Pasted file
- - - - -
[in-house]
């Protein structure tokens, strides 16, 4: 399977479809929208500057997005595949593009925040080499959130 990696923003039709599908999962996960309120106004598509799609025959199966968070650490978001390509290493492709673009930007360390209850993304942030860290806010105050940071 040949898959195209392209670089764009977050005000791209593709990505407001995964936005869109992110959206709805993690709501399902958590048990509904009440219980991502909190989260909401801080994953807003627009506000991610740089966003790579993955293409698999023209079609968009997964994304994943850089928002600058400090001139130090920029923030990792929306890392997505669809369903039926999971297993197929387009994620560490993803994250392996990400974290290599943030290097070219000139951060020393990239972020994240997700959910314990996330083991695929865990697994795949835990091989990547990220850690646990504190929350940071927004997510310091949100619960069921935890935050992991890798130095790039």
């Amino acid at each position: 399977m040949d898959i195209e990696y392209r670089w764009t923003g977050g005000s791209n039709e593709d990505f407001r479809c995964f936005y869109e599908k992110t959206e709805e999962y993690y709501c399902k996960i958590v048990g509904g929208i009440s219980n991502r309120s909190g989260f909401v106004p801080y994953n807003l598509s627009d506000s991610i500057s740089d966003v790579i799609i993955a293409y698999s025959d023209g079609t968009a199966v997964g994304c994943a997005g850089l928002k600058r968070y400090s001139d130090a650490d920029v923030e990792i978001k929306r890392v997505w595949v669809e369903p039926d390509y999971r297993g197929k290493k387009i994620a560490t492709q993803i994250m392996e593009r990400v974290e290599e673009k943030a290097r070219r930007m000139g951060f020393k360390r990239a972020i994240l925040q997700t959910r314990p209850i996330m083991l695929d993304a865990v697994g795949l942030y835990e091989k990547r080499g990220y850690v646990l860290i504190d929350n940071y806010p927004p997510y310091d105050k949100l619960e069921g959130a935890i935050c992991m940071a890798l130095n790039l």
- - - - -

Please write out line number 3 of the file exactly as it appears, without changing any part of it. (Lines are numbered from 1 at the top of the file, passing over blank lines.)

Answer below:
């Amino acid at each position: 399977m040949d898959i195209e990696y392209r670089w764009t923003g977050g005000s791209n039709e593709d990505f407001r479809c995964f936005y869109e599908k992110t959206e709805e999962y993690y709501c399902k996960i958590v048990g509904g929208i009440s219980n991502r309120s909190g989260f909401v106004p801080y994953n807003l598509s627009d506000s991610i500057s740089d966003v790579i799609i993955a293409y698999s025959d023209g079609t968009a199966v997964g994304c994943a997005g850089l928002k600058r968070y400090s001139d130090a650490d920029v923030e990792i978001k929306r890392v997505w595949v669809e369903p039926d390509y999971r297993g197929k290493k387009i994620a560490t492709q993803i994250m392996e593009r990400v974290e290599e673009k943030a290097r070219r930007m000139g951060f020393k360390r990239a972020i994240l925040q997700t959910r314990p209850i996330m083991l695929d993304a865990v697994g795949l942030y835990e091989k990547r080499g990220y850690v646990l860290i504190d929350n940071y806010p927004p997510y310091d105050k949100l619960e069921g959130a935890i935050c992991m940071a890798l130095n790039l």